Wyatt Earp on Gunfighting, Interview...

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Bear Paw Jack

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Wyatt Earp on Gunfighting Interview
Wyatt Earp on Gunfighting Interview
Abe February 29, 2016 Personal Opinion 25 Comments

I found this interview with Wyatt Earp online and reposted it here. It was first formatted/posted to the internet by a members of the primaryandsecondary.com forum.
Wyatt Earp: Frontier Marshal
Wyatt Earp

Wyatt Earp. 1848 – 1929

by Stuart N. Lake

“I was a fair hand with pistol, rifle, or shotgun, but I learned more about gunfighting from Tom Speer’s cronies during the summer of ’71 than I had dreamed was in the book. Those old-timers took their gunplay seriously, which was natural under the conditions in which they lived. Shooting, to them, was considerably more than aiming at a mark and pulling a trigger. Models of weapons, methods of wearing them, means of getting them into action and operating them, all to the one end of combining high speed with absolute accuracy, contributed to the frontiersman’s shooting skill. The sought-after degree of proficiency was that which could turn to most effective account the split-second between life and death. Hours upon hours of practice, and wide experience in actualities supported their arguments over style.

The most important lesson I learned from those proficient gunfighters was the winner of a gunplay usually was the man who took his time. The second was that, if I hoped to live long on the frontier, I would shun flashy trick-shooting—grandstand play—as I would poison.

When I say that I learned to take my time in a gunfight, I do not wish to be misunderstood, for the time to be taken was only that split fraction of a second that means the difference between deadly accuracy with a sixgun and a miss. It is hard to make this clear to a man who has never been in a gunfight. Perhaps I can best describe such time taking as going into action with the greatest speed of which a man’s muscles are capable, but mentally unflustered by an urge to hurry or the need for complicated nervous and muscular actions which trick-shooting involves. Mentally deliberate, but muscularly faster than thought, is what I mean.

In all my life as a frontier police officer, I did not know a really proficient gunfighter who had anything but contempt for the gun-fanner, or the man who literally shot from the hip. In later years I read a great deal about this type of gunplay, supposedly employed by men noted for skill with a forty-five.

From personal experience and numerous six-gun battles which I witnessed, I can only support the opinion advanced by the men who gave me my most valuable instruction in fast and accurate shooting, which was that the gun-fanner and hip-shooter stood small chance to live against a man who, as old Jack Gallagher always put it, took his time and pulled the trigger once.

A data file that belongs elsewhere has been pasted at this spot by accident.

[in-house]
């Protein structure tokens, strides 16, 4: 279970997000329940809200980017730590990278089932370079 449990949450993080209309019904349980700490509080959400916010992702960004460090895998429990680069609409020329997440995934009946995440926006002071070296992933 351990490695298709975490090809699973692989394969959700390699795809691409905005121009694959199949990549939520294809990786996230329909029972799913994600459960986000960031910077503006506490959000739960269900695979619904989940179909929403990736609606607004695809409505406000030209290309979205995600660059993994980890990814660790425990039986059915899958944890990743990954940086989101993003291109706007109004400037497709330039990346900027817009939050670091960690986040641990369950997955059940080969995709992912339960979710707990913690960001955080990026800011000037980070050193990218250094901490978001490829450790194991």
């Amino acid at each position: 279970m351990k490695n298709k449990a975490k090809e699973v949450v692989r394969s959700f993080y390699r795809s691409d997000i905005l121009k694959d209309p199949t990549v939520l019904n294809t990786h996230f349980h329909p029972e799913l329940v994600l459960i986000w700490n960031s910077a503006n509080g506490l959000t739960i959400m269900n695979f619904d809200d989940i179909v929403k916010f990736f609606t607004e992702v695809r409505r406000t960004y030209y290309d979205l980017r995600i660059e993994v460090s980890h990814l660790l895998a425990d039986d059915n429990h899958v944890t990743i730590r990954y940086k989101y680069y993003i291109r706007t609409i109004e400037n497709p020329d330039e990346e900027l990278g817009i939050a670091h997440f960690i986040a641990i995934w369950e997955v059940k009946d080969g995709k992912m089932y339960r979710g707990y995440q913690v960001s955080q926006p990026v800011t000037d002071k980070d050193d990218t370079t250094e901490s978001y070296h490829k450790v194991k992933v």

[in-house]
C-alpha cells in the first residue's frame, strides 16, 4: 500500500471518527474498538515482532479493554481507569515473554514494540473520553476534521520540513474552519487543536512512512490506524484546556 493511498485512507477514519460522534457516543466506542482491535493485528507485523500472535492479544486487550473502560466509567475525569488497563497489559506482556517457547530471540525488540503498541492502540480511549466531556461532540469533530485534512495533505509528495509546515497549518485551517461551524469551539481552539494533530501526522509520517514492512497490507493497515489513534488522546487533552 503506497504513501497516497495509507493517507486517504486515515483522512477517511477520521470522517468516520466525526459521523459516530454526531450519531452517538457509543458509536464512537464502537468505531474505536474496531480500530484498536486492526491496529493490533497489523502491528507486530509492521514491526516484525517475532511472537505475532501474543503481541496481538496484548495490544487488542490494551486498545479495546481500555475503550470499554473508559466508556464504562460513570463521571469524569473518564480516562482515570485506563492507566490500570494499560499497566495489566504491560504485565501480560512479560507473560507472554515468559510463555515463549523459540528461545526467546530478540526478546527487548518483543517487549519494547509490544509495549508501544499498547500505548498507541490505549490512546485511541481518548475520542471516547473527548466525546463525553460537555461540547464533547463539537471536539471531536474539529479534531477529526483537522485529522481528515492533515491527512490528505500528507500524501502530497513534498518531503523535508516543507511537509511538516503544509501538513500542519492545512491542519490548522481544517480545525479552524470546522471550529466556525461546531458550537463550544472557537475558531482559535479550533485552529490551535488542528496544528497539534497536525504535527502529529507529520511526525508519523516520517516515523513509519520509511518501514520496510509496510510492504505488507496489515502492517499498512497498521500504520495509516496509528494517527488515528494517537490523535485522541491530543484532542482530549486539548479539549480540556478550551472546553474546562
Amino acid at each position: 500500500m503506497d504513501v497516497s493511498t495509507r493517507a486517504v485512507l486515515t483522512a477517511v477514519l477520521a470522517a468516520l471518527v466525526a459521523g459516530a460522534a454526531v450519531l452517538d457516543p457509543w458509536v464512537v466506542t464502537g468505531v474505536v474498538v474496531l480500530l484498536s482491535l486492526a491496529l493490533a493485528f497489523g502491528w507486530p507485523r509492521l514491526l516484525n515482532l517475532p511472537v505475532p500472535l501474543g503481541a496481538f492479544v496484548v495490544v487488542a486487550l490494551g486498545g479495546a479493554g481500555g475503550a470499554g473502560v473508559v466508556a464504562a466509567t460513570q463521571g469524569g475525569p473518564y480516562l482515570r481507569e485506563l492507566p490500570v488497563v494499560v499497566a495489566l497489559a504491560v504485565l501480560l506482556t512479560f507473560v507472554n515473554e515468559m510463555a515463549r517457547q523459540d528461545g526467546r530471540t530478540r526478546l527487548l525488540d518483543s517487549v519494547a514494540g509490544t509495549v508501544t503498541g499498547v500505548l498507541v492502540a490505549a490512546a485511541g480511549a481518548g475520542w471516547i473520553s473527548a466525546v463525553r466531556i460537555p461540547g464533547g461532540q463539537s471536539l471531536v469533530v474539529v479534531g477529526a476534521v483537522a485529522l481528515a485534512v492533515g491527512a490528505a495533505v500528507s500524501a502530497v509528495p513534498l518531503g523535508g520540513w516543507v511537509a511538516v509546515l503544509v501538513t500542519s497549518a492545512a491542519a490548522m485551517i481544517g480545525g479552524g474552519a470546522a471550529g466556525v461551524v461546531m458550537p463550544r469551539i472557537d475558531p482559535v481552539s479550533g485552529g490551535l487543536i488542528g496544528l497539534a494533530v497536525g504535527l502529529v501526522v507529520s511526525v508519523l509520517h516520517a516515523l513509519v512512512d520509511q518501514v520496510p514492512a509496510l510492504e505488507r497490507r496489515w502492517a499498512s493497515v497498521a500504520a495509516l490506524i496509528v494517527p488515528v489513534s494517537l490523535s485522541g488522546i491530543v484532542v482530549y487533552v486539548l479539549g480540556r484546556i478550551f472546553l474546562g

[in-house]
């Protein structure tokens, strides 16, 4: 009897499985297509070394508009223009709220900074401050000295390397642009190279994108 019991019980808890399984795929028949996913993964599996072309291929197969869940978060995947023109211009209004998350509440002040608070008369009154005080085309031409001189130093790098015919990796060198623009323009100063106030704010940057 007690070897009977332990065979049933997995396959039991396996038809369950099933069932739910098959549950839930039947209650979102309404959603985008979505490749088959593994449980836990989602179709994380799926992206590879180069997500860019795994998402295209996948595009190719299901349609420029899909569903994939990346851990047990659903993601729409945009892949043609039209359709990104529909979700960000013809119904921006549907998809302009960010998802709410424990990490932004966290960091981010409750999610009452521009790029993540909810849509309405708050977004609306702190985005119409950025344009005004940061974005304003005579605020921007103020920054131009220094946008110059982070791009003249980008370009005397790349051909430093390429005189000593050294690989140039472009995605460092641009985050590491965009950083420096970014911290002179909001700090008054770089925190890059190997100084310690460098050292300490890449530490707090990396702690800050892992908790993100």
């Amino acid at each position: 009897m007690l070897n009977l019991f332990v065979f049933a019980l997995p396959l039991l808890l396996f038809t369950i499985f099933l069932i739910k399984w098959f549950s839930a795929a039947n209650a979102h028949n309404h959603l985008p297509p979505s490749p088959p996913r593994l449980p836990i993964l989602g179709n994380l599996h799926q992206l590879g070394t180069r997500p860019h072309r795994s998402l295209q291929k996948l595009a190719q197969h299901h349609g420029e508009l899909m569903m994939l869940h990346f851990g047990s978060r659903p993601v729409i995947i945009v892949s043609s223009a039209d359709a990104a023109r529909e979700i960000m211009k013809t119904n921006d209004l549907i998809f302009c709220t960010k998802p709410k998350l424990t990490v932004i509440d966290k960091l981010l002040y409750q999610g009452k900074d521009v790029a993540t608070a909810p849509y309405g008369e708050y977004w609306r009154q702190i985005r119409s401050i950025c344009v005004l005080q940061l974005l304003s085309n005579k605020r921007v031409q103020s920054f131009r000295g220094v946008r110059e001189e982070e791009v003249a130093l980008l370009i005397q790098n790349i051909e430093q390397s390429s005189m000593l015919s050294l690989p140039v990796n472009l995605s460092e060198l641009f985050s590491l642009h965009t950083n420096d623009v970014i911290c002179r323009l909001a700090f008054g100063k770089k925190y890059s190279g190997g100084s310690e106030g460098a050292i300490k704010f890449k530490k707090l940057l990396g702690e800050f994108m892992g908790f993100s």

Cocking and firing mechanisms on new revolvers were almost invariably altered by their purchasers in the interests of smoother, effortless handling, usually by filing the dog which controlled the hammer, some going so far as to remove triggers entirely or lash them against the guard, in which cases the guns were fired by thumbing the hammer. This is not to be confused with fanning, in which the triggerless gun is held in one hand while the other was brushed rapidly across the hammer to cock the gun, and firing it by the weight of the hammer itself. A skillful gun-fanner could fire five shots from a forty-five so rapidly that the individual reports were indistinguishable, but what could happen to him in a gunfight was pretty close to murder.

I saw Jack Gallagher’s theory borne out so many times in deadly operation that I was never tempted to forsake the principles of gunfighting as I had them from him and his associates.

There was no man in the Kansas City group who was Wild Bill’s equal with a six-gun. Bill’s correct name, by the way, was James B. Hickok. Legend and the imaginations of certain people have exaggerated the number of men he killed in gunfights and have misrepresented the manner in which he did his killing. At that, they could not very well overdo his skill with pistols.

Hickok knew all the fancy tricks and was as good as the best at that sort of gunplay, but when he had serious business at hand, a man to get, the acid test of marksmanship, I doubt if he employed them. At least, he told me that he did not. I have seen him in action and I never saw him fan a gun, shoot from the hip, or try to fire two pistols simultaneously. Neither have I ever heard a reliable old-timer tell of any trick-shooting employed by Hickok when fast straight-shooting meant life or death.

That two-gun business is another matter that can stand some truth before the last of the old-time gunfighters has gone on. They wore two guns, most of six-gun toters did, and when the time came for action went after them with both hands. But they didn’t shoot them that way.